During the process of negotiation and staff-hiring for this grant in 2017, a first tranche of work on this Aim was pursued and published ('Single-molecule Analysis Reveals that DNA Replication Dynamics Vary Across the Course of Schizogony in the Malaria Parasite Plasmodium falciparum.' Stanojcic, S., Kuk, N., Ullah, I., Sterkers, Y., Merrick, C.J. Scientific Reports 7:4003 (2017)). Thus, we have already established parameters for replication-origin spacing and DNA synthesis speed during schizogony. We have since worked to establish the same parameters for the much more technically-challenging and highly accelerated process of gametogenesis. A gametocyte-producing strain of P. falciparum was genetically engineered such that nascent DNA replication could be labelled, gametocytes were generated from this strain, stimulated to replicate, and pulse-labelled DNA fibres were produced. The main result of this work thus far has been the clear observation that gametocyte replication is indeed extremely fast: after just 30s of pulse-labelling, it is impossible to measure discrete tracks of nascent DNA replication because strands of DNA several 100kb long are completely replicated within 30s. (By contrast, discrete tracks are still visible after 20mins of nascent DNA labelling during schizogony.) We are now working on a new single-molecule technique (see Aim 3) to determine the replication-origin spacing that underlies this rapid replication, because the time/space resolution obtainable on DNA fibres appears to be limiting.
These data will contribute, within 2020, to the manuscript outlined above on gametogenesis in P. falciparum.
Aim 3: map sequences with replication origin activity in the Plasmodium genome.
Substantial technical development has gone into Aim 3 and results are now finally beginning to emerge. Replication origins were to be mapped by two complementary techniques: ChiP for an ORC protein (marking all putative origins) and pulldown of BrdU-labelled nascent DNA fragments (denoting only active origins). For the first approach, a strain has been generated in which an endogenous ORC gene is tagged with a 3xHA tag; this strain has been characterised and an initial ChIP experiment has been conducted. Troubleshooting is presently underway to improve the specificity of this ChIP. For the second approach, technical challenges have led to a re-strategizing and the adoption of a new experimental approach, which is now beginning to produce exciting preliminary results. A publication is therefore anticipated by the end of 2020.
Aim 4: investigate cell-cycle checkpoints and replicative responses to the changing environment in the human host and to antimalarial drugs.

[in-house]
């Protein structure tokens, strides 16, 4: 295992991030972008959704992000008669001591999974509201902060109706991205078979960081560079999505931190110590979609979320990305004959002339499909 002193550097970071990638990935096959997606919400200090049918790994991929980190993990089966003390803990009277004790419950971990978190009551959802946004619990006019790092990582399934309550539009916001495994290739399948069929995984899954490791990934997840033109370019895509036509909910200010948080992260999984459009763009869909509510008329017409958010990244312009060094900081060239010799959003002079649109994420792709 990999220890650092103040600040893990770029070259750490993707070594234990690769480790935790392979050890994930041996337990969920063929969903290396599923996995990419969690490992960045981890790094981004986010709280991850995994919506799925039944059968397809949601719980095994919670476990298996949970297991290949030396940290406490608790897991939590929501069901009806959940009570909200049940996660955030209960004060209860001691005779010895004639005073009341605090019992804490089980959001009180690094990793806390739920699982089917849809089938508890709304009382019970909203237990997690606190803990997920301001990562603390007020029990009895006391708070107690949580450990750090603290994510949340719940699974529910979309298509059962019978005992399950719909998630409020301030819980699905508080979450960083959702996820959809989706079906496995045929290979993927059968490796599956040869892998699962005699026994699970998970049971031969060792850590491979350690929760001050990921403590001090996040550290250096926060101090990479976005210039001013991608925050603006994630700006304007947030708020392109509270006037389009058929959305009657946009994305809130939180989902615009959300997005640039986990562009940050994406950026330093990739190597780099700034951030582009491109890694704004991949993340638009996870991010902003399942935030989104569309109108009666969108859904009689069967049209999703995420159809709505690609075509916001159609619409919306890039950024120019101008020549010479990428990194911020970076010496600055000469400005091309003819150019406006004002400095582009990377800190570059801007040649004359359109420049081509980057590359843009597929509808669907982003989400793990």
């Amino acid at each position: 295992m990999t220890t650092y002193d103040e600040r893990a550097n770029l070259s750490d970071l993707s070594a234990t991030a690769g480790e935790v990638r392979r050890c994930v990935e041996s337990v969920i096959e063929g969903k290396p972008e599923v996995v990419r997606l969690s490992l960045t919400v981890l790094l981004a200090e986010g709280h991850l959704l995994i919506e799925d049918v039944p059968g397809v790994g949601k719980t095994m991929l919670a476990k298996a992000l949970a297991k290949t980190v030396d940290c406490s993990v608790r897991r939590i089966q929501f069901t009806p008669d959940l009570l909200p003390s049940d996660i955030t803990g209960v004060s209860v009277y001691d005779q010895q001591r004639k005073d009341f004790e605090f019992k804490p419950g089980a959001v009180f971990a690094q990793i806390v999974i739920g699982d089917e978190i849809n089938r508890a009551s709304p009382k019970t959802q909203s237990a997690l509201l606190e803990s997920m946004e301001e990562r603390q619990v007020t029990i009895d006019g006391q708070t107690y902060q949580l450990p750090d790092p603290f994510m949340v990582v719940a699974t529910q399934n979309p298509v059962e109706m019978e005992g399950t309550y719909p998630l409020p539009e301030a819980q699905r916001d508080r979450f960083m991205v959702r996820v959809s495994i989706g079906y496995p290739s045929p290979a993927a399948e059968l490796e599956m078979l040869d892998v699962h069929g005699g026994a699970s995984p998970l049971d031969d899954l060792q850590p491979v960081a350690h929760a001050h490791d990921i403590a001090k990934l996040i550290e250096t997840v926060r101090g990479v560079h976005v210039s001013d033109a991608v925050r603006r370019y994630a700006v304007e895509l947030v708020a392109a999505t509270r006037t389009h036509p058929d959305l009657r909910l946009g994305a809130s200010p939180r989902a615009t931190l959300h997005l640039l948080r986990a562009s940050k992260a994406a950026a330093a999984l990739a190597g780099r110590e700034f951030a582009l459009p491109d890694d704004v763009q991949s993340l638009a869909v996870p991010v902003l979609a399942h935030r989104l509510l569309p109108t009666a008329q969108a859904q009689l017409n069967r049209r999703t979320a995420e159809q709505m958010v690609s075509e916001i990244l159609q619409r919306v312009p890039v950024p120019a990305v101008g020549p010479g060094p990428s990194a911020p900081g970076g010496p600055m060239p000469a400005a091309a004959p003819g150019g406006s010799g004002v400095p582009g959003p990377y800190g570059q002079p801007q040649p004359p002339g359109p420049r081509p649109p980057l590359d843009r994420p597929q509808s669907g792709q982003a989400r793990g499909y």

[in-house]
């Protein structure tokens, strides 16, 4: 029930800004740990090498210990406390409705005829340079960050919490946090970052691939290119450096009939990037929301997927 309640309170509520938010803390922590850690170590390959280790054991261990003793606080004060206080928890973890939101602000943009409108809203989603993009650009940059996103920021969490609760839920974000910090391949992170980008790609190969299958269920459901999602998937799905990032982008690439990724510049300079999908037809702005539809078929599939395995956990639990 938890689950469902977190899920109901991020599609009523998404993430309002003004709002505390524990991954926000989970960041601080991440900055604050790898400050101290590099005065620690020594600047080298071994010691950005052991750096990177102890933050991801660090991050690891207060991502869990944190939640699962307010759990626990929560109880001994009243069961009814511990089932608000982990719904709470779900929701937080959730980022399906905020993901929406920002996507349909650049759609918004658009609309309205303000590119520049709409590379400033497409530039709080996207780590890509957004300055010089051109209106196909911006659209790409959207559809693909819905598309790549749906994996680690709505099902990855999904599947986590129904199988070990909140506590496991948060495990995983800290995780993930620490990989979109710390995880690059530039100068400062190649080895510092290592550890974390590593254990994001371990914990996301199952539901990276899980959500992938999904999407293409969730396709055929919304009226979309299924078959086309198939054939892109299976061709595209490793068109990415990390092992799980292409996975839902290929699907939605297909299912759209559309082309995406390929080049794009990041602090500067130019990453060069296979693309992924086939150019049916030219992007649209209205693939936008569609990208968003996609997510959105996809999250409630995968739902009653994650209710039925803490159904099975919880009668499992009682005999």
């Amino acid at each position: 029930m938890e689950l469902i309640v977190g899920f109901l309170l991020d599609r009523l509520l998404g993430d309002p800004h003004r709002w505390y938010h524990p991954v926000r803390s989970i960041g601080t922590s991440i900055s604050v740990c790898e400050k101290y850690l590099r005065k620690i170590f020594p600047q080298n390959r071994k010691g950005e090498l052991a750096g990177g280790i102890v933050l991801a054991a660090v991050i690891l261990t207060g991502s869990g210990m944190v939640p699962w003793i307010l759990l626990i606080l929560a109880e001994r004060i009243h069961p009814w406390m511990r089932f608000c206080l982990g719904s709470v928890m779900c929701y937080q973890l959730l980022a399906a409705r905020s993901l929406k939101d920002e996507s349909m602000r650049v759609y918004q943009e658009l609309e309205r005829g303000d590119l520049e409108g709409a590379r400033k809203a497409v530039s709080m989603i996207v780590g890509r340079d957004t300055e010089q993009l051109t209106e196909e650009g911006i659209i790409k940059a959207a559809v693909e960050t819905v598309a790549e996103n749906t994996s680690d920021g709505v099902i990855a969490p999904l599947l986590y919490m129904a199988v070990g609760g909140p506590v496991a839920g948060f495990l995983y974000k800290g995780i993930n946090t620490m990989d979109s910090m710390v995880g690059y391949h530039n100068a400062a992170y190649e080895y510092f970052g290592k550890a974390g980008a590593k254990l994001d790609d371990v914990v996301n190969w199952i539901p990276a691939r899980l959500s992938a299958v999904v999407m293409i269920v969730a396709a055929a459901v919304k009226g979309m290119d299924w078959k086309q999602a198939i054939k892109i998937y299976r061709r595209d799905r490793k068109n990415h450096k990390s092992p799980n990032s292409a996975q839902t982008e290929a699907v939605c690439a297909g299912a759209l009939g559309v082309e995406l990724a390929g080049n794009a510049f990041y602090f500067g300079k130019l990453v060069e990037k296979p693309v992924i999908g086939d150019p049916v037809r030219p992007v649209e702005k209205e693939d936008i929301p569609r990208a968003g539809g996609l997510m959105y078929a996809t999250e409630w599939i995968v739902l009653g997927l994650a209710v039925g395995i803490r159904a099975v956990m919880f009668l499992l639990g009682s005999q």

This final aim of the grant has not yet been substantially addressed within the first 2.5 years. After completing the work outlined above on Aims 1-3 within 2020, the two PDRAs will turn their attention to Aim 4 during the final ~1.5 years of the grant. In addition, I have just recruited two new graduate students (PhD and MPhil) who will work on a project studying cell-cycle checkpoints, which is highly relevant to this Aim. These students are not fully funded by this grant, but their lab consumables will cross-subsidised and their work will inform the overall direction of Aim 4.
In addition to the 3 manuscripts in preparation that are detailed above, an invited Review Article was published in 2018, reviewing the state of the Plasmodium cell cycle field. ('Checks and Balances? DNA replication and the cell cycle in Plasmodium.' Matthews, H., Duffy C.W. Merrick, C.J. Parasites & Vectors (2018))
In Aim 1, the time-resolution with which DNA replication can be followed through schizogony and gametogenesis via BrdU labelling is unprecedented in the literature thus far. (In fact, ongoing work by a colleague using continuous live-cell imaging, as opposed to a timepoint-series of fixed cells, improves this time-resolution still further, but at the expense of the spatial resolution that we can obtain in fixed cells. Work by our two groups is therefore highly complementary.) Overall, the state of the art in this area is clearly fast advancing.
In Aim 2, DNA replication in Plasmodium has never previously been examined at single-molecule resolution, so all the data thus generated are novel. In particular, the process of replication in gametocytes has never been accessible at this resolution. Understanding this process, and the associated presence or absence of cell cycle checkpoints, is likely to be impactful because this fast, poorly-regulated process represents a potential ‘Achilles heel’ for the parasite – vulnerable to replication-damaging interventions such as drugs, and crucial for the transmission of malaria.
In Aim 3, replication origins have never previously been mapped in Plasmodium, nor in any organism with such a highly A/T-biased genome. Therefore, all data generated will advance the state of the art. Furthermore, Plasmodium offers a unique opportunity to compare origin determination in two genomes with similar cell cycles but vastly different A/T contents (P. falciparum and P. knowlesi) – this is expected to yield fundamental insights about replication origin determination.
Wider societal impacts have not occurred thus far, but this is as expected from a basic-biology project at the 2.5 year mark, particularly when working with a pathogen in which molecular genetics is notoriously slow and meaningful translational work tends to be similarly slow.